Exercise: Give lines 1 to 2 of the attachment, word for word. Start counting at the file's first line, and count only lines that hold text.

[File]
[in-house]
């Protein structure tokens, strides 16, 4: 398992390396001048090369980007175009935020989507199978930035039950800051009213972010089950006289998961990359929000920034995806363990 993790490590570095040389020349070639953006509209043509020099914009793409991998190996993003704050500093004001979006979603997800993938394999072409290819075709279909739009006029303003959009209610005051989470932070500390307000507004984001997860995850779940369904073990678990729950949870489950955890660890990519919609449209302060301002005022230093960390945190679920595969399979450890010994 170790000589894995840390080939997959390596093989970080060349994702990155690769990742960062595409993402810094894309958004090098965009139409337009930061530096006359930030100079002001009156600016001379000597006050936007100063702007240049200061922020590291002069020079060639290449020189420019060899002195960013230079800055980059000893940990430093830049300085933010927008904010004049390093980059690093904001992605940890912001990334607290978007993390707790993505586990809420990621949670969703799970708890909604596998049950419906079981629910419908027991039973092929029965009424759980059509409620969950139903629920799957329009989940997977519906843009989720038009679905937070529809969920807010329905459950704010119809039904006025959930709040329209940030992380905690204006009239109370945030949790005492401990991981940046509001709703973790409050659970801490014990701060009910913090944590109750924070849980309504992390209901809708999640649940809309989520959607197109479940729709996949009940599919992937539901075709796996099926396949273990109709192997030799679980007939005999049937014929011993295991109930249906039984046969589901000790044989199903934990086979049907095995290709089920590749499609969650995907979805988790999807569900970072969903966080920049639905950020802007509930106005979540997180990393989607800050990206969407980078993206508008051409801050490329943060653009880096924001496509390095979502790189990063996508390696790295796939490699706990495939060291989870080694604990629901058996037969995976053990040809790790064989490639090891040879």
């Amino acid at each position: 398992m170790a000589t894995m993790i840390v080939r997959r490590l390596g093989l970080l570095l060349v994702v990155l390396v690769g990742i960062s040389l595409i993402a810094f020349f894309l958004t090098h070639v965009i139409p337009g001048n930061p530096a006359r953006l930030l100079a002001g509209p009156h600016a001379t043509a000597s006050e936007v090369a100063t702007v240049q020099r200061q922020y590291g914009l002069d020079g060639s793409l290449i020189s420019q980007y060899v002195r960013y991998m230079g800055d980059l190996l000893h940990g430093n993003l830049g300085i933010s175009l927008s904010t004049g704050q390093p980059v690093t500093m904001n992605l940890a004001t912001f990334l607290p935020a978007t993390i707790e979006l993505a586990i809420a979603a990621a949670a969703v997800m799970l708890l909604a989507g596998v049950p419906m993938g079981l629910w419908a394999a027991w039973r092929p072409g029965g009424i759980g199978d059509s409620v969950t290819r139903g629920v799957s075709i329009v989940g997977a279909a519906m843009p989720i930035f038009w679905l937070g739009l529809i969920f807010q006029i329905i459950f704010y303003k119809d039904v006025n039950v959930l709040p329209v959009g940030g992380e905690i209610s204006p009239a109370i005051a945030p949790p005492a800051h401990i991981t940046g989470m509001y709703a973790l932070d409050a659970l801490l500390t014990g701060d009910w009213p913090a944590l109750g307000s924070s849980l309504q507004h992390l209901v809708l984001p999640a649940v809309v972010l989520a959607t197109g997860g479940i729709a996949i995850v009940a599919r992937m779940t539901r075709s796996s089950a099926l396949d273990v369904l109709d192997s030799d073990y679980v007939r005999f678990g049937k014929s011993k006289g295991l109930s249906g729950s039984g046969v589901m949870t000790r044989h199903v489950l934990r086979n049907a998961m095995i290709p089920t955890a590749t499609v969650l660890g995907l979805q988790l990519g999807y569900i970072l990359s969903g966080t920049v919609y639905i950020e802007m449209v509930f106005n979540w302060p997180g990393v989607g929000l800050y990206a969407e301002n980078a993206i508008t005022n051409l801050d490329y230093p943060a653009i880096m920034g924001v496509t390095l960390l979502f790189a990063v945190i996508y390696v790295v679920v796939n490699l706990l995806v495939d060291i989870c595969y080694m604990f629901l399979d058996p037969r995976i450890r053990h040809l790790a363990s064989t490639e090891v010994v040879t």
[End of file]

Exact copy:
[in-house]
């Protein structure tokens, strides 16, 4: 398992390396001048090369980007175009935020989507199978930035039950800051009213972010089950006289998961990359929000920034995806363990 993790490590570095040389020349070639953006509209043509020099914009793409991998190996993003704050500093004001979006979603997800993938394999072409290819075709279909739009006029303003959009209610005051989470932070500390307000507004984001997860995850779940369904073990678990729950949870489950955890660890990519919609449209302060301002005022230093960390945190679920595969399979450890010994 170790000589894995840390080939997959390596093989970080060349994702990155690769990742960062595409993402810094894309958004090098965009139409337009930061530096006359930030100079002001009156600016001379000597006050936007100063702007240049200061922020590291002069020079060639290449020189420019060899002195960013230079800055980059000893940990430093830049300085933010927008904010004049390093980059690093904001992605940890912001990334607290978007993390707790993505586990809420990621949670969703799970708890909604596998049950419906079981629910419908027991039973092929029965009424759980059509409620969950139903629920799957329009989940997977519906843009989720038009679905937070529809969920807010329905459950704010119809039904006025959930709040329209940030992380905690204006009239109370945030949790005492401990991981940046509001709703973790409050659970801490014990701060009910913090944590109750924070849980309504992390209901809708999640649940809309989520959607197109479940729709996949009940599919992937539901075709796996099926396949273990109709192997030799679980007939005999049937014929011993295991109930249906039984046969589901000790044989199903934990086979049907095995290709089920590749499609969650995907979805988790999807569900970072969903966080920049639905950020802007509930106005979540997180990393989607800050990206969407980078993206508008051409801050490329943060653009880096924001496509390095979502790189990063996508390696790295796939490699706990495939060291989870080694604990629901058996037969995976053990040809790790064989490639090891040879």